Solar Today March April 2014 : Page 22
h i story of sol a r VED CE A A S ACE R THE BY an battle SP uphill . ed ’s satellite c a a cell f , PV . Americ solar ago wer the po ears y y Sixt nuclear am rescued PERLIN with progr BY JOHN Scientists install the 3.5-pound Vanguard I satellite in the nose of its launch rocket. The first try lost power and exploded on the launch pad. The second reached orbit in March 1958. It was the fourth satellite to orbit (after Sputnik I and II, and the U.S. Army’s Explorer I). The first three satellites, powered by internal batteries, went dead after weeks. Vanguard I, powered by six photovoltaic cells, transmitted for six years. It’s still in orbit. 22 MARCH/APRIL 2014 SOLAR TODAY Copyright © 2014 American Solar Energy Society. All rights reserved. U . S . N A VY
SAVRD BY THE SPACE RACE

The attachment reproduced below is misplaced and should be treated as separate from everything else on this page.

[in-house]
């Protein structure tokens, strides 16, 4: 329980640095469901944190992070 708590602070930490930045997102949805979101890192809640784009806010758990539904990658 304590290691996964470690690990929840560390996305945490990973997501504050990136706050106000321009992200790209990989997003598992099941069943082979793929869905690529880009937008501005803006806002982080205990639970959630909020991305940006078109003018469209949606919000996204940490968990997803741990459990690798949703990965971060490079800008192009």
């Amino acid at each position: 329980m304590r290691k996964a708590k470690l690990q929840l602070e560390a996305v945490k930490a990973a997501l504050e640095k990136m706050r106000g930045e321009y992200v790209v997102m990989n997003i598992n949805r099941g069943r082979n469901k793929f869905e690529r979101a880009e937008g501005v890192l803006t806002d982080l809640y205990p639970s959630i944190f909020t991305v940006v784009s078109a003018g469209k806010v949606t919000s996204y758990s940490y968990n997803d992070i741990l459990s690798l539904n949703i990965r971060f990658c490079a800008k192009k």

<br /> Sixty years ago, PV faced an uphill battle with nuclear power. America’s satellite program rescued the solar cell.<br /> <br /> Scientists install the 3.5-pound Vanguard I satellite in the nose of its launch rocket. The first try lost power and exploded on the launch pad. The second reached orbit in March 1958. It was the fourth satellite to orbit (after Sputnik I and II, and the U.S. Army’s Explorer I). The first three satellites, powered by internal batteries, went dead after weeks. Vanguard I, powered by six photovoltaic cells, transmitted for six years. It’s still in orbit.<br /> <br /> Few inventions in the history of Bell Laboratories evoked as much media attention and public excitement as the silicon solar cell, known at the time as the Bell Solar Battery. The details about this invention that Bell disclosed at the press conference the company held in April 1954 greatly boosted interest in solar energy. John Yellott, a mechanical engineer who probably knew more about twentieth-century attempts to use the sun’s energy than anyone else in America, hailed the silicon solar cell as “the first really important breakthrough in solar energy technology” for that time period.1 In fact, according to a 1955 Newsweek report, many foresaw the solar cell’s “development as an eventual competitor to atomic power.”<br /> <br /> Technical Progress Continues in the Lab<br /> Technical progress continued, and in the next eighteen months cell efficiency doubled. But commercial success eluded solar cells because of their prohibitive cost. With a 1-watt cell costing $286, Chapin calculated that in 1956 a home-owner would have to pay $1,430,000 for an array of sufficient size to power the average house. This led him to the sober assessment that, “however exciting the prospect is of using silicon solar converters for power,...clearly, we have not advanced to where we can compete...commercially.”<br /> <br /> Hoffman Electronics, owner of the license to commercialize the Bell solar cell, begged to differ. CEO Leslie Hoffman saw its future in powering electrical devices in areas distant from electrical lines. “Consider,” he told a gathering of government officials, “a remote telephone repeater station in the middle of the desert....An array of solar cells and a system of storage batteries is the answer....Either heavy expendable dry batteries or fuel for a rather unreliable gasoline-engine charging unit has to be packed in to the site at great expense. The solar cell,” he emphasized, full of conviction, “is a much better answer.”<br /> <br /> The Silicon Atomic Battery Temporarily Eclipses the Bell Invention<br /> These officials, like most Americans, however, saw their salvation in a different type of independent power system — the atomic battery. RCA, Bell Laboratories’ rival, had come up with a nuclear-run silicon cell, hoping for a perfect fit with America’s emerging infatuation with the atom. Instead of using sunsupplied photons, the atomic battery allegedly ran on photons emitted from strontium 90, one of the deadliest radioactive materials.<br /> <br /> RCA made a dramatic presentation at its Radio City headquarters in Manhattan: David Sarnoff, founder and president of RCA, whose initial claim to fame was being the telegraph operator who had tapped to the world: “the titanic has sunk,” hit the keys of a facsimile powered by the atomic battery to send the message “atoms for peace.”<br /> <br /> What RCA did not tell the public was why the venetian blinds had to be closed during Sarnoff’s telegraphy. Years later one of the lead scientists in the atomic-battery project revealed RCA’s dirty little secret: had the silicon device been exposed to the sun’s rays that afternoon, solar energy would have overpowered the strontium 90. And if the strontium 90 had been removed, the battery would have continued to work on solar power alone! The director of RCA Laboratories didn’t mince words when he ordered his scientists to comply with the ruse, telling them, “Who cares about solar energy? Look, what we have is atomic energy at work. That’s the big thing that’s going to catch the attention of the public, the press, the scientific community,” despite the fact that the Bell Solar Battery outperformed its atomic rival by a factor of 1 million.<br /> <br /> And right he was. The government persuaded Americans, with the help of the media, to dream of the day when their homes, cars, locomotives, and even airplanes would run on radioactive waste produced by nuclear reactors. The Illustrated London News chimed in, calling the atomic battery “a revolutionary invention which in time may have as far-reaching an effect as [Michael] Faraday’s” discovery of the means to generate electricity.7 With this in mind, who needed the sun? Alas, powering novelty items such as toys and transistor radios turned out to be the Bell Solar Battery’s only commercial success. Martin Wolf, one of the first scientists devoted to photovoltaic work, recalled a company display “where under room lighting...[toy] ships traveled in circles in a children’s wading pool. The model of a DC-4 with four electric-motors... turning the propellers was powered exclusively by the solar cell embedded in the wings.”8 With the Bell Solar Battery used solely for playthings, much of the initial enthusiasm generated by the Bell discovery soon waned.<br /> <br /> The Bell Solar Battery Finds Its Place in the Sun<br /> How could Chapin, depressed by this turn of events, help but wonder, “What to do with our new baby?”9Acolleague at Bell Laboratories, Gordon Raisbeck, did not share Chapin’s pessimism. He wrote, “Very likely the solar battery will find its greatest usefulness in doing jobs the need for which we have not felt.”10 Dr. Hans Ziegler, a power expert for the U.S. Army Signal Corps who was sent to Bell Laboratories to evaluate the new device, came to a similar conclusion. After months of extensive discussions, he and his staff found one application in particular where the solar cell made a perfect fit for a top secret program — the development of an artificial satellite.<br /> <br /> Freed from terrestrial restraints on solar radiation — namely, inclement weather and nighttime — “operations above the earth’s atmosphere [would] provide ideal circumstances for solar energy converters,” the Signal Corps believed. Silicon solar cells theoretically would never run out of fuel since they ran on the sun’s energy. The other power option — batteries — would lose their charge in two to three weeks. The modular nature of photovoltaics also meant that cells could be tailored for the exact power requirement of a particular satellite. There would be no wasted weight or bulk. A tiny array could provide the small amount of power that the transistorized communication equipment on board a satellite needed, without encumbering the payload. The Signal Corps concluded, “For longer periods of operation and limited allowance for weight...the photovoltaic principle...appears most promising.”<br /> <br /> The secrecy of America’s space plans ended on July 30, 1955, when President Dwight Eisenhower announced America’s plans to put a satellite into space. A drawing that accompanied Eisenhower’s front-page statement in the New York Times showed that it had a solar power source.<br /> <br /> The civilian scientific panel overseeing America’s space program saw powering satellites with photovoltaics as immensely important, since relying on batteries automatically condemned “most of the on-board apparatus...[to] an active life of only a few weeks.” They noted that “nearly all of the experiments will have enormously greater value if they can be kept operating for several months or more” and decided it was “of utmost importance to have a solar battery system” on board.<br /> <br /> Based on the civilian panel’s recommendations, the Signal Corps was asked to take on the responsibility of designing a solar-cell power system for the program, called Project Vanguard. Its staff readily developed a prototype that clustered individual solar cells on the surface of the satellite’s shell. The group designed the modules to provide “mechanical rigidity against shock and vibration and to comply with thermal requirements of space travel.”15 To test their reliability in space, the Signal Corps attached cell clusters to the nose cones of two high-altitude rockets. One rocket reached an altitude of 126 miles, the second 192 miles, both high enough to experience the vicissitudes of space. “In both firings, the solar cells operated perfectly,” Ziegler reported to an international conference on space activity held in the fall of 1957.16 A U.S. Army Signal Corps press release added, “The power was sufficient for satellite instruments...[and they were] not affected by the temperatures of skin friction as the rockets passed through the atmosphere at more than a mile a second.”<br /> <br /> The Vanguard: The First Practical Use of the Bell Solar Battery<br /> The first satellite with solar cells aboard went into orbit on Saint Patrick’s Day in 1958. Nineteen days later, a headline in the New York Times revealed: “Radio Fails as Chemical Battery Is Exhausted: Solar-Powered Radio Still Functioning.”18 Celebrating the first anniversary of the Vanguard launch, the Signal Corps let the public know that “the sun-powered Vanguard I...is still faithfully sending its radio message back to earth.”19 By July 16, 1958, of the four satellites in the sky only the solar-powered Vanguard and Sputnik III, which was launched after Vanguard and also had solar cells aboard, were still transmitting. The small Vanguard satellite and Sputnik III proved far more valuable to science than the first two Sputniks, equipped with conventional batteries, which had been silenced after a week or so in space.<br /> <br /> The success of the Vanguard and subsequent satellites using transistors in tandem with solar batteries demonstrated the synergy between these two newly discovered semiconductor devices. The transistor allowed for miniaturized and long-lived electronics light enough for launchable payloads and reliable enough for an environment where future maintenance was not an option. Because the transistor had a low power draw, the surface of the satellite was sufficient for enough solar cells to provide the necessary electricity, guaranteeing the longevity required for practical space missions.<br /> <br /> The success of the United States and Russia with solar cells in space led Soviet space scientist Yevgeniy Fedorov to predict in 1958 that “solar batteries will ultimately become the main source of power in space.”20 Events proved Fedorov right. Those working with satellites came to accept the solar cell as “one of the critically important devices in the space program,” since it “turned out to provide the only practical power source” for satellites within a certain distance from the sun.21 As Rear Admiral Rawson Bennett, chief of naval research, succinctly stated, “The importance of [solar] power is that satellites can play a valuable role in warfare.”22 Solar-powered satellites gave America precise knowledge of its enemies’ capabilities and intentions both on land and in the sky. These satellites could also guide sea-based ICBMs, which became powerful deterrents. The Soviets would no longer consider a knockout first strike, knowing that the United States could retaliate by sea. Another series of solar-powered satellites, called the Vela Hotel, could detect nuclear explosions on the ground and in space. Their verification capability cemented the trust required for signing the nuclear test ban treaty, vital to the health and safety of the planet.<br /> <br /> The urgent demand for solar cells above the earth by the military opened an unexpected and relatively large business for the companies manufacturing them. “On their own commercially, they wouldn’t have gotten anyplace,” observed Dr. Joseph Loferski, who spent a lifetime working in photovoltaics.24 Indeed, as the scientist Martin Wolf contended, “The onset of the Space Age was the salvation of the solar cell industry.”25 ST<br /> <br /> John Perlin has written and lectured widely on the history of energy, and solar energy in particular. He’s an analyst in the department of physics, and director for implementation of solar energy and energy efficiency, at his alma mater, the University of California-Santa Barbara.